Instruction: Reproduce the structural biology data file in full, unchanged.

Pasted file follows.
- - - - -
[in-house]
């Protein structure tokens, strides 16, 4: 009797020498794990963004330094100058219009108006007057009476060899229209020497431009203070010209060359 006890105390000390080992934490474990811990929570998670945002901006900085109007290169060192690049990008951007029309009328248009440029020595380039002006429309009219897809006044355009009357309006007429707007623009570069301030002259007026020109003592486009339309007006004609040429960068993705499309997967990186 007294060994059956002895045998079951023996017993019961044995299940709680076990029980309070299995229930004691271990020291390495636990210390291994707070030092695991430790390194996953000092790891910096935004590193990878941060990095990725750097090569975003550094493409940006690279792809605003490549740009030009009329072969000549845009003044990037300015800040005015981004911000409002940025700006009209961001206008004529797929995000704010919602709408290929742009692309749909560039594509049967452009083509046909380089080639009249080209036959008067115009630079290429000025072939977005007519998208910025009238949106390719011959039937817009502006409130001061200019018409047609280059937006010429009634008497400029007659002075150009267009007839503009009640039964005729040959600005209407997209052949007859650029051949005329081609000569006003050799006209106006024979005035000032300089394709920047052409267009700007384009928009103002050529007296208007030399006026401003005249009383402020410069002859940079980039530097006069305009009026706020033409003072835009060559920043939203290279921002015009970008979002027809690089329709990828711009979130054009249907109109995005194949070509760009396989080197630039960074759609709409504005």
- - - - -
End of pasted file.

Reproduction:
[in-house]
């Protein structure tokens, strides 16, 4: 009797020498794990963004330094100058219009108006007057009476060899229209020497431009203070010209060359 006890105390000390080992934490474990811990929570998670945002901006900085109007290169060192690049990008951007029309009328248009440029020595380039002006429309009219897809006044355009009357309006007429707007623009570069301030002259007026020109003592486009339309007006004609040429960068993705499309997967990186 007294060994059956002895045998079951023996017993019961044995299940709680076990029980309070299995229930004691271990020291390495636990210390291994707070030092695991430790390194996953000092790891910096935004590193990878941060990095990725750097090569975003550094493409940006690279792809605003490549740009030009009329072969000549845009003044990037300015800040005015981004911000409002940025700006009209961001206008004529797929995000704010919602709408290929742009692309749909560039594509049967452009083509046909380089080639009249080209036959008067115009630079290429000025072939977005007519998208910025009238949106390719011959039937817009502006409130001061200019018409047609280059937006010429009634008497400029007659002075150009267009007839503009009640039964005729040959600005209407997209052949007859650029051949005329081609000569006003050799006209106006024979005035000032300089394709920047052409267009700007384009928009103002050529007296208007030399006026401003005249009383402020410069002859940079980039530097006069305009009026706020033409003072835009060559920043939203290279921002015009970008979002027809690089329709990828711009979130054009249907109109995005194949070509760009396989080197630039960074759609709409504005």